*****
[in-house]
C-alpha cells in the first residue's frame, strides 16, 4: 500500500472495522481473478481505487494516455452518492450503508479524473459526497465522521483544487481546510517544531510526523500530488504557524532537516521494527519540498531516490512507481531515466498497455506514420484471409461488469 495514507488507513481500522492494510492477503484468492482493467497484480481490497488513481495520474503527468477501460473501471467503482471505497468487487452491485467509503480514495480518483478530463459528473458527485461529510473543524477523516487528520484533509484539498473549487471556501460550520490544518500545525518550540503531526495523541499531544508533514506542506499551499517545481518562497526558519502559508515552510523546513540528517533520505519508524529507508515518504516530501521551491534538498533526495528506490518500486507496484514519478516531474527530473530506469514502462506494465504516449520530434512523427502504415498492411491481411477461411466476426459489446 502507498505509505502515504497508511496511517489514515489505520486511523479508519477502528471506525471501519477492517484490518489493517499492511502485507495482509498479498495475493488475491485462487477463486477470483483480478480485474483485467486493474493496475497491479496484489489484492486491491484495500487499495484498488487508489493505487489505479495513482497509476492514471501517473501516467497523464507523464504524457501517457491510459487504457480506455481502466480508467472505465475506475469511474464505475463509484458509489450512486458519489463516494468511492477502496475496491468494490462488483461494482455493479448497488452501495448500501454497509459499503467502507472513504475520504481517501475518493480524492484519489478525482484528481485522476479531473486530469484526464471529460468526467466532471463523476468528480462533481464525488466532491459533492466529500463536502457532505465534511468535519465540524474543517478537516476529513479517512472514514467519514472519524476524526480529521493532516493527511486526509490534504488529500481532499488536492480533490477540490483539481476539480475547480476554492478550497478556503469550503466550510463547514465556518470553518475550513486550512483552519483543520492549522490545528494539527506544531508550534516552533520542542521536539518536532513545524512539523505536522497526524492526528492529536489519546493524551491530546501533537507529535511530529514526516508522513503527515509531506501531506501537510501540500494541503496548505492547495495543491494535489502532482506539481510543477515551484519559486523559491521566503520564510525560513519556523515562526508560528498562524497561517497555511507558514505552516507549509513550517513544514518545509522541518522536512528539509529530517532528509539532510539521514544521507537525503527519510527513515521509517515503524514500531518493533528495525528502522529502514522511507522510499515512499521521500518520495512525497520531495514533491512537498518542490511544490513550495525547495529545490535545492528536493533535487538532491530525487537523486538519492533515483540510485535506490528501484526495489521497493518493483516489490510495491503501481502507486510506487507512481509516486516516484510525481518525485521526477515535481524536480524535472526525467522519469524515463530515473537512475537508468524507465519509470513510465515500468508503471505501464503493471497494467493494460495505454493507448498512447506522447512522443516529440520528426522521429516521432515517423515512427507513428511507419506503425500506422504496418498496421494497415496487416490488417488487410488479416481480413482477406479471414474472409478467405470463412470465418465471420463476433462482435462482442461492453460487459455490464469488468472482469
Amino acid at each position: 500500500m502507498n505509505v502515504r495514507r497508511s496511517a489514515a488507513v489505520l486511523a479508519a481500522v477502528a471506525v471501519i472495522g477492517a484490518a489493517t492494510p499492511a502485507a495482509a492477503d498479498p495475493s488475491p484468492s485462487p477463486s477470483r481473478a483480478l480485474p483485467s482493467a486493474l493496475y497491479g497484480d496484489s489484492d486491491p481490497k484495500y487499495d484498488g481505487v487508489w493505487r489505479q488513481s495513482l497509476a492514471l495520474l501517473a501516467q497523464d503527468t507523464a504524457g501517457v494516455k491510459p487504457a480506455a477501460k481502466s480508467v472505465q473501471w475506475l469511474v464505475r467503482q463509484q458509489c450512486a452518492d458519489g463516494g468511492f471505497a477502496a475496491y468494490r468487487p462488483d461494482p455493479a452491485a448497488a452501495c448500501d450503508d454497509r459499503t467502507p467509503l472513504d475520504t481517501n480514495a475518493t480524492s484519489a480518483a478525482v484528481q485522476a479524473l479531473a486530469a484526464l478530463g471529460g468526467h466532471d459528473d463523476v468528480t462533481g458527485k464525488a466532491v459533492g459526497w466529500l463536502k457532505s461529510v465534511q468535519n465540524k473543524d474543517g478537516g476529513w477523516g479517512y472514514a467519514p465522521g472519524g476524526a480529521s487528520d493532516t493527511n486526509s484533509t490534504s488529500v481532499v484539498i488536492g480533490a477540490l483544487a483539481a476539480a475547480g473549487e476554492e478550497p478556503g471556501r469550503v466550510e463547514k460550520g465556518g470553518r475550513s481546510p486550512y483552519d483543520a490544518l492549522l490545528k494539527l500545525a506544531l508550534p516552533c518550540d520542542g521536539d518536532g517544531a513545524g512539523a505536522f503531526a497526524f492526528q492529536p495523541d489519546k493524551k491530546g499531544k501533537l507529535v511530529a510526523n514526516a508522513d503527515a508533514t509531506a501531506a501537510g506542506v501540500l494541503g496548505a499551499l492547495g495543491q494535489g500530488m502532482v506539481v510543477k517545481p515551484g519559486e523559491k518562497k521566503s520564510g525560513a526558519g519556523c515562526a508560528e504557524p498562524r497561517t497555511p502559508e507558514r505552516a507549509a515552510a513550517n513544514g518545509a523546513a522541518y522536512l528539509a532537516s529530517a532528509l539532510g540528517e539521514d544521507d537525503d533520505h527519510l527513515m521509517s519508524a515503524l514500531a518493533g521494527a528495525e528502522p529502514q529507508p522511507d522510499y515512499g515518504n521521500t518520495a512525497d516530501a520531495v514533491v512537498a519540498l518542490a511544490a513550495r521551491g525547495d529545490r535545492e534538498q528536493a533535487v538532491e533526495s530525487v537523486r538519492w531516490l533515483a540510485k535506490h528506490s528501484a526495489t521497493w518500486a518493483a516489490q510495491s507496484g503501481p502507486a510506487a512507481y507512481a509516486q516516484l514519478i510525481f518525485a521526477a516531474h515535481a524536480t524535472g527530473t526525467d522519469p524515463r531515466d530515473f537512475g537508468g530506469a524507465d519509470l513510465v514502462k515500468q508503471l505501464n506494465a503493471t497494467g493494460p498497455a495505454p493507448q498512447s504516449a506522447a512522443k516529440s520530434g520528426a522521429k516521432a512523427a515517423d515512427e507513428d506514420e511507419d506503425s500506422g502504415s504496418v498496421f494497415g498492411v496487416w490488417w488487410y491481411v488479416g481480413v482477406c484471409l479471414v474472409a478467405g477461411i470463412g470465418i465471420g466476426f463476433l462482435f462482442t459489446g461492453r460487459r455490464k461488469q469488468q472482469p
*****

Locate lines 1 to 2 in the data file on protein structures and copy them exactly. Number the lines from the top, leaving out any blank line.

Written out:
[in-house]
C-alpha cells in the first residue's frame, strides 16, 4: 500500500472495522481473478481505487494516455452518492450503508479524473459526497465522521483544487481546510517544531510526523500530488504557524532537516521494527519540498531516490512507481531515466498497455506514420484471409461488469 495514507488507513481500522492494510492477503484468492482493467497484480481490497488513481495520474503527468477501460473501471467503482471505497468487487452491485467509503480514495480518483478530463459528473458527485461529510473543524477523516487528520484533509484539498473549487471556501460550520490544518500545525518550540503531526495523541499531544508533514506542506499551499517545481518562497526558519502559508515552510523546513540528517533520505519508524529507508515518504516530501521551491534538498533526495528506490518500486507496484514519478516531474527530473530506469514502462506494465504516449520530434512523427502504415498492411491481411477461411466476426459489446 502507498505509505502515504497508511496511517489514515489505520486511523479508519477502528471506525471501519477492517484490518489493517499492511502485507495482509498479498495475493488475491485462487477463486477470483483480478480485474483485467486493474493496475497491479496484489489484492486491491484495500487499495484498488487508489493505487489505479495513482497509476492514471501517473501516467497523464507523464504524457501517457491510459487504457480506455481502466480508467472505465475506475469511474464505475463509484458509489450512486458519489463516494468511492477502496475496491468494490462488483461494482455493479448497488452501495448500501454497509459499503467502507472513504475520504481517501475518493480524492484519489478525482484528481485522476479531473486530469484526464471529460468526467466532471463523476468528480462533481464525488466532491459533492466529500463536502457532505465534511468535519465540524474543517478537516476529513479517512472514514467519514472519524476524526480529521493532516493527511486526509490534504488529500481532499488536492480533490477540490483539481476539480475547480476554492478550497478556503469550503466550510463547514465556518470553518475550513486550512483552519483543520492549522490545528494539527506544531508550534516552533520542542521536539518536532513545524512539523505536522497526524492526528492529536489519546493524551491530546501533537507529535511530529514526516508522513503527515509531506501531506501537510501540500494541503496548505492547495495543491494535489502532482506539481510543477515551484519559486523559491521566503520564510525560513519556523515562526508560528498562524497561517497555511507558514505552516507549509513550517513544514518545509522541518522536512528539509529530517532528509539532510539521514544521507537525503527519510527513515521509517515503524514500531518493533528495525528502522529502514522511507522510499515512499521521500518520495512525497520531495514533491512537498518542490511544490513550495525547495529545490535545492528536493533535487538532491530525487537523486538519492533515483540510485535506490528501484526495489521497493518493483516489490510495491503501481502507486510506487507512481509516486516516484510525481518525485521526477515535481524536480524535472526525467522519469524515463530515473537512475537508468524507465519509470513510465515500468508503471505501464503493471497494467493494460495505454493507448498512447506522447512522443516529440520528426522521429516521432515517423515512427507513428511507419506503425500506422504496418498496421494497415496487416490488417488487410488479416481480413482477406479471414474472409478467405470463412470465418465471420463476433462482435462482442461492453460487459455490464469488468472482469